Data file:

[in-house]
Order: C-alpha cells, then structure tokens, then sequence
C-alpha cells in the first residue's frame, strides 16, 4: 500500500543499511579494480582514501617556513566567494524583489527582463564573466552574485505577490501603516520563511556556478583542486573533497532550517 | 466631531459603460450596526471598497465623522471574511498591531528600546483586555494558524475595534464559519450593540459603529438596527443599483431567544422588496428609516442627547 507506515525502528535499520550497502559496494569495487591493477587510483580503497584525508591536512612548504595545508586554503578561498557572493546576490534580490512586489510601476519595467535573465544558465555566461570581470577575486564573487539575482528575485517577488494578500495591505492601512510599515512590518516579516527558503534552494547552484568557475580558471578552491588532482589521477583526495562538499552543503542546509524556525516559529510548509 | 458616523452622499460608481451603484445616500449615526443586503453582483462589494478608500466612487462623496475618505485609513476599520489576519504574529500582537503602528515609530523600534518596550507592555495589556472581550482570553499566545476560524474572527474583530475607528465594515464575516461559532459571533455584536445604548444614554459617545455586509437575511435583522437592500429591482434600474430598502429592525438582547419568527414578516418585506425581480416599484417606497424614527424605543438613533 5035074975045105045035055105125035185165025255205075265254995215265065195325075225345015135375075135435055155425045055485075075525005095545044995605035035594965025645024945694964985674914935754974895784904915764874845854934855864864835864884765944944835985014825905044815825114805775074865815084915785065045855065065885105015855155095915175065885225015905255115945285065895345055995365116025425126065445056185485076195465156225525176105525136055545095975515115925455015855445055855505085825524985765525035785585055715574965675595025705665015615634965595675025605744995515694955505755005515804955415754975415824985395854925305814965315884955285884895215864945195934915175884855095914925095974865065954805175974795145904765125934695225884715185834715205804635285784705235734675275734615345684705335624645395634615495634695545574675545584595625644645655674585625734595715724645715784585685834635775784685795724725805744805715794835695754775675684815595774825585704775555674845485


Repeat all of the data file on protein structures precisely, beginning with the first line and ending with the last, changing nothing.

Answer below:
[in-house]
Order: C-alpha cells, then structure tokens, then sequence
C-alpha cells in the first residue's frame, strides 16, 4: 500500500543499511579494480582514501617556513566567494524583489527582463564573466552574485505577490501603516520563511556556478583542486573533497532550517 | 466631531459603460450596526471598497465623522471574511498591531528600546483586555494558524475595534464559519450593540459603529438596527443599483431567544422588496428609516442627547 507506515525502528535499520550497502559496494569495487591493477587510483580503497584525508591536512612548504595545508586554503578561498557572493546576490534580490512586489510601476519595467535573465544558465555566461570581470577575486564573487539575482528575485517577488494578500495591505492601512510599515512590518516579516527558503534552494547552484568557475580558471578552491588532482589521477583526495562538499552543503542546509524556525516559529510548509 | 458616523452622499460608481451603484445616500449615526443586503453582483462589494478608500466612487462623496475618505485609513476599520489576519504574529500582537503602528515609530523600534518596550507592555495589556472581550482570553499566545476560524474572527474583530475607528465594515464575516461559532459571533455584536445604548444614554459617545455586509437575511435583522437592500429591482434600474430598502429592525438582547419568527414578516418585506425581480416599484417606497424614527424605543438613533 5035074975045105045035055105125035185165025255205075265254995215265065195325075225345015135375075135435055155425045055485075075525005095545044995605035035594965025645024945694964985674914935754974895784904915764874845854934855864864835864884765944944835985014825905044815825114805775074865815084915785065045855065065885105015855155095915175065885225015905255115945285065895345055995365116025425126065445056185485076195465156225525176105525136055545095975515115925455015855445055855505085825524985765525035785585055715574965675595025705665015615634965595675025605744995515694955505755005515804955415754975415824985395854925305814965315884955285884895215864945195934915175884855095914925095974865065954805175974795145904765125934695225884715185834715205804635285784705235734675275734615345684705335624645395634615495634695545574675545584595625644645655674585625734595715724645715784585685834635775784685795724725805744805715794835695754775675684815595774825585704775555674845485